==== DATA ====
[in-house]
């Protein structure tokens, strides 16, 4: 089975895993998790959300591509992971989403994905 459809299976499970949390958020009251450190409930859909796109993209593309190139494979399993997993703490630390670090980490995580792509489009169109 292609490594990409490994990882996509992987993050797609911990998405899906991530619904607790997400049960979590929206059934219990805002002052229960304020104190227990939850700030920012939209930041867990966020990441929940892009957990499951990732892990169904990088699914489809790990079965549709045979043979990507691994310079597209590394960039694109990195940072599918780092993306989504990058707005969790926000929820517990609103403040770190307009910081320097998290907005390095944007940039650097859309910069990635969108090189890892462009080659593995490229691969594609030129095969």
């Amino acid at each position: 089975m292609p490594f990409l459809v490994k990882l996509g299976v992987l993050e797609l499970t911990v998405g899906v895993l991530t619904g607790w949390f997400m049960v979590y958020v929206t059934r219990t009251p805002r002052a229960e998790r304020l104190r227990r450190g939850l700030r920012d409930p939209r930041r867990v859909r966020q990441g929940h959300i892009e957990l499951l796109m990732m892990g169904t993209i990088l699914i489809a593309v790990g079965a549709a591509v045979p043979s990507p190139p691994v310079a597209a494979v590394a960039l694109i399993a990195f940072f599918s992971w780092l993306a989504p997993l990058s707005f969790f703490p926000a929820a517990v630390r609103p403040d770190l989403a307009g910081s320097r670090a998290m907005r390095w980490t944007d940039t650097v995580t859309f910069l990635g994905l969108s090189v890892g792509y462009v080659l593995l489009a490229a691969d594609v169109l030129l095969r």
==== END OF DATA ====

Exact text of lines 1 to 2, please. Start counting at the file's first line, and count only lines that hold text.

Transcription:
[in-house]
């Protein structure tokens, strides 16, 4: 089975895993998790959300591509992971989403994905 459809299976499970949390958020009251450190409930859909796109993209593309190139494979399993997993703490630390670090980490995580792509489009169109 292609490594990409490994990882996509992987993050797609911990998405899906991530619904607790997400049960979590929206059934219990805002002052229960304020104190227990939850700030920012939209930041867990966020990441929940892009957990499951990732892990169904990088699914489809790990079965549709045979043979990507691994310079597209590394960039694109990195940072599918780092993306989504990058707005969790926000929820517990609103403040770190307009910081320097998290907005390095944007940039650097859309910069990635969108090189890892462009080659593995490229691969594609030129095969």